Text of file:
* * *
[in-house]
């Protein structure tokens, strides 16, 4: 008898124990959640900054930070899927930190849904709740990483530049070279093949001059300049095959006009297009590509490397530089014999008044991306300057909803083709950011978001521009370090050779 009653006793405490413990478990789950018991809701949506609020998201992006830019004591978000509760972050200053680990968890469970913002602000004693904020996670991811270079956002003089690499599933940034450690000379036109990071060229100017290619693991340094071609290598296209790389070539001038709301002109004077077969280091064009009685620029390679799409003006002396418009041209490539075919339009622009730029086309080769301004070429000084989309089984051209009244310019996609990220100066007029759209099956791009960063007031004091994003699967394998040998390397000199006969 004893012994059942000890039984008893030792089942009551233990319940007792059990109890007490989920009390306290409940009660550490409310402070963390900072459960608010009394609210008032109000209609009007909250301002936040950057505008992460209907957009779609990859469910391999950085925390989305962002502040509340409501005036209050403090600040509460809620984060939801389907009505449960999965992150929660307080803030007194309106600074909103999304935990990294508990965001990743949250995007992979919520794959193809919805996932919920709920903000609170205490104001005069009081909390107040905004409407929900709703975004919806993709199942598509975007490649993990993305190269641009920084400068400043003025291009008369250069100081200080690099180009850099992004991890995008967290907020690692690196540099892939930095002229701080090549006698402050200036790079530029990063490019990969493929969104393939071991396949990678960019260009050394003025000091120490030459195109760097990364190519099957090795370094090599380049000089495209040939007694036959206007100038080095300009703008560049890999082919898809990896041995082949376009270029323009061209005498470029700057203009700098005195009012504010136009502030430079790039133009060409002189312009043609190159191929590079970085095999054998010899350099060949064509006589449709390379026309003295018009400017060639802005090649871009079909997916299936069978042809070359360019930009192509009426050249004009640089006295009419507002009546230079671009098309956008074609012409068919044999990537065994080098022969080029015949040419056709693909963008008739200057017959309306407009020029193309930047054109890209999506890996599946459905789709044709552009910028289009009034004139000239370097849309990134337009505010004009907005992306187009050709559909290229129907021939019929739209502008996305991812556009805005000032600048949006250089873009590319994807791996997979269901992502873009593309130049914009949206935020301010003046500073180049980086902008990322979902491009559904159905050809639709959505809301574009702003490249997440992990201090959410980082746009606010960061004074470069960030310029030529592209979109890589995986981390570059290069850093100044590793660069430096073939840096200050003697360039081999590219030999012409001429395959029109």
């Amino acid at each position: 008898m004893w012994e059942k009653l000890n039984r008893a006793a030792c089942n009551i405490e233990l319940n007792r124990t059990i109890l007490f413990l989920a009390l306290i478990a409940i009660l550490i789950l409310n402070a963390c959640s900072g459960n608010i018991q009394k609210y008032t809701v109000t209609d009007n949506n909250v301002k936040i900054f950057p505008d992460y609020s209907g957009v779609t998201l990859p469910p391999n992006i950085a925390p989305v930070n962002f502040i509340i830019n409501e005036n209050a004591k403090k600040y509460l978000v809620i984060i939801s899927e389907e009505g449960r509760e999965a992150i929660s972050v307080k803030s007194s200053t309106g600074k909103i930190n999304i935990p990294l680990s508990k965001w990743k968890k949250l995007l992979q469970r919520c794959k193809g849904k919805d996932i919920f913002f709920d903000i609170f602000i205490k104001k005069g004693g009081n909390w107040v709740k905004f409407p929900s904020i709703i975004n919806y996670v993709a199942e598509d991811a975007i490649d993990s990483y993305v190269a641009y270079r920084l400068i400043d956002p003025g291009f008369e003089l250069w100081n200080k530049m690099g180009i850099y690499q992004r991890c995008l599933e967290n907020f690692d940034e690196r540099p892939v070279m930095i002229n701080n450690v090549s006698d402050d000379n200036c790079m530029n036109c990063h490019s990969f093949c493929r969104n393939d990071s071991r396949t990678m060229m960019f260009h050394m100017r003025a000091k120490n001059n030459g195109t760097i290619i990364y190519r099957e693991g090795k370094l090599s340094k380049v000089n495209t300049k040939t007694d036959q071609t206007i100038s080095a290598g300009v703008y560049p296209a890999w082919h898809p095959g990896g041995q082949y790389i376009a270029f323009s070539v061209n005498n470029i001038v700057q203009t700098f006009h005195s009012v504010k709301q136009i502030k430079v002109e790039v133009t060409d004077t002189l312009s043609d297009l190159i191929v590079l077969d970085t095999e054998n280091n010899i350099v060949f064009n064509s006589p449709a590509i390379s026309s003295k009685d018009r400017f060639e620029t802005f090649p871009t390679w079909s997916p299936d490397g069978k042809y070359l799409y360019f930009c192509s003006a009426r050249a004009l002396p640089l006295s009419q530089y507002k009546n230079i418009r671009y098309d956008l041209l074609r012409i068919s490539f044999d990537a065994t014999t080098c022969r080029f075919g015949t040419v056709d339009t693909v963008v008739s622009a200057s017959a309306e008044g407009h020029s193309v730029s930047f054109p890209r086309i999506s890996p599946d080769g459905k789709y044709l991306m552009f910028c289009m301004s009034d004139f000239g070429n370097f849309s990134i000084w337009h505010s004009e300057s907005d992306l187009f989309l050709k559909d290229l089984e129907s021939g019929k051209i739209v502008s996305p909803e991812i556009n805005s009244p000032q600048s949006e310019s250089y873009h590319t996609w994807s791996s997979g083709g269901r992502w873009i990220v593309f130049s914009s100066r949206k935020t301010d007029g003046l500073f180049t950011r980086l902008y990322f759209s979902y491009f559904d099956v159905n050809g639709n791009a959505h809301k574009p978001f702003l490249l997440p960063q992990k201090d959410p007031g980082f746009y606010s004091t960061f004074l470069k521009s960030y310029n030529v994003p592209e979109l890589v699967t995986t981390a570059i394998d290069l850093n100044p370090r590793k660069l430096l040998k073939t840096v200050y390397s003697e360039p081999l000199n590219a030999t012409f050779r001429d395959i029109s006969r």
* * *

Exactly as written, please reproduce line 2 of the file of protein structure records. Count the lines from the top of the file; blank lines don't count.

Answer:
């Protein structure tokens, strides 16, 4: 008898124990959640900054930070899927930190849904709740990483530049070279093949001059300049095959006009297009590509490397530089014999008044991306300057909803083709950011978001521009370090050779 009653006793405490413990478990789950018991809701949506609020998201992006830019004591978000509760972050200053680990968890469970913002602000004693904020996670991811270079956002003089690499599933940034450690000379036109990071060229100017290619693991340094071609290598296209790389070539001038709301002109004077077969280091064009009685620029390679799409003006002396418009041209490539075919339009622009730029086309080769301004070429000084989309089984051209009244310019996609990220100066007029759209099956791009960063007031004091994003699967394998040998390397000199006969 004893012994059942000890039984008893030792089942009551233990319940007792059990109890007490989920009390306290409940009660550490409310402070963390900072459960608010009394609210008032109000209609009007909250301002936040950057505008992460209907957009779609990859469910391999950085925390989305962002502040509340409501005036209050403090600040509460809620984060939801389907009505449960999965992150929660307080803030007194309106600074909103999304935990990294508990965001990743949250995007992979919520794959193809919805996932919920709920903000609170205490104001005069009081909390107040905004409407929900709703975004919806993709199942598509975007490649993990993305190269641009920084400068400043003025291009008369250069100081200080690099180009850099992004991890995008967290907020690692690196540099892939930095002229701080090549006698402050200036790079530029990063490019990969493929969104393939071991396949990678960019260009050394003025000091120490030459195109760097990364190519099957090795370094090599380049000089495209040939007694036959206007100038080095300009703008560049890999082919898809990896041995082949376009270029323009061209005498470029700057203009700098005195009012504010136009502030430079790039133009060409002189312009043609190159191929590079970085095999054998010899350099060949064509006589449709390379026309003295018009400017060639802005090649871009079909997916299936069978042809070359360019930009192509009426050249004009640089006295009419507002009546230079671009098309956008074609012409068919044999990537065994080098022969080029015949040419056709693909963008008739200057017959309306407009020029193309930047054109890209999506890996599946459905789709044709552009910028289009009034004139000239370097849309990134337009505010004009907005992306187009050709559909290229129907021939019929739209502008996305991812556009805005000032600048949006250089873009590319994807791996997979269901992502873009593309130049914009949206935020301010003046500073180049980086902008990322979902491009559904159905050809639709959505809301574009702003490249997440992990201090959410980082746009606010960061004074470069960030310029030529592209979109890589995986981390570059290069850093100044590793660069430096073939840096200050003697360039081999590219030999012409001429395959029109």